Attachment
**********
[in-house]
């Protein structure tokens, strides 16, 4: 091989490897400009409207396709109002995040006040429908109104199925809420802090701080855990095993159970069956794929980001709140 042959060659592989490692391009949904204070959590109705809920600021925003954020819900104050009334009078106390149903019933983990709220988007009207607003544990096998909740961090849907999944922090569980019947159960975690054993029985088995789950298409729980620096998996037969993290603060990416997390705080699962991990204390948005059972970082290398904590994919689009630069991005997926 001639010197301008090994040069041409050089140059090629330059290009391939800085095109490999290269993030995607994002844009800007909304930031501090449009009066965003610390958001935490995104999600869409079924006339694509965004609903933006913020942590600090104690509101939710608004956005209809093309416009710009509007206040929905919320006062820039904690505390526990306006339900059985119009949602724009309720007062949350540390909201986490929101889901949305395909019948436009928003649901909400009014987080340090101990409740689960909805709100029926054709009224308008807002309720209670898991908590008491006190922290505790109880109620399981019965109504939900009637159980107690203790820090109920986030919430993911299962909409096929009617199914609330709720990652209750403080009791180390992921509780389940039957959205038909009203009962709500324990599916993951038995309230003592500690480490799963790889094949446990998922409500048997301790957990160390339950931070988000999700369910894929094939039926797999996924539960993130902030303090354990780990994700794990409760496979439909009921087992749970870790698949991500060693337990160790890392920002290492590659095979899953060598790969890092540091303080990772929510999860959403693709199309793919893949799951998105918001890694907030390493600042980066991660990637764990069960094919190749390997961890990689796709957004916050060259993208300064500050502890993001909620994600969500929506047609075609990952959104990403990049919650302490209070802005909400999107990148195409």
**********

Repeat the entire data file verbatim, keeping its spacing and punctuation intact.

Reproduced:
[in-house]
């Protein structure tokens, strides 16, 4: 091989490897400009409207396709109002995040006040429908109104199925809420802090701080855990095993159970069956794929980001709140 042959060659592989490692391009949904204070959590109705809920600021925003954020819900104050009334009078106390149903019933983990709220988007009207607003544990096998909740961090849907999944922090569980019947159960975690054993029985088995789950298409729980620096998996037969993290603060990416997390705080699962991990204390948005059972970082290398904590994919689009630069991005997926 001639010197301008090994040069041409050089140059090629330059290009391939800085095109490999290269993030995607994002844009800007909304930031501090449009009066965003610390958001935490995104999600869409079924006339694509965004609903933006913020942590600090104690509101939710608004956005209809093309416009710009509007206040929905919320006062820039904690505390526990306006339900059985119009949602724009309720007062949350540390909201986490929101889901949305395909019948436009928003649901909400009014987080340090101990409740689960909805709100029926054709009224308008807002309720209670898991908590008491006190922290505790109880109620399981019965109504939900009637159980107690203790820090109920986030919430993911299962909409096929009617199914609330709720990652209750403080009791180390992921509780389940039957959205038909009203009962709500324990599916993951038995309230003592500690480490799963790889094949446990998922409500048997301790957990160390339950931070988000999700369910894929094939039926797999996924539960993130902030303090354990780990994700794990409760496979439909009921087992749970870790698949991500060693337990160790890392920002290492590659095979899953060598790969890092540091303080990772929510999860959403693709199309793919893949799951998105918001890694907030390493600042980066991660990637764990069960094919190749390997961890990689796709957004916050060259993208300064500050502890993001909620994600969500929506047609075609990952959104990403990049919650302490209070802005909400999107990148195409």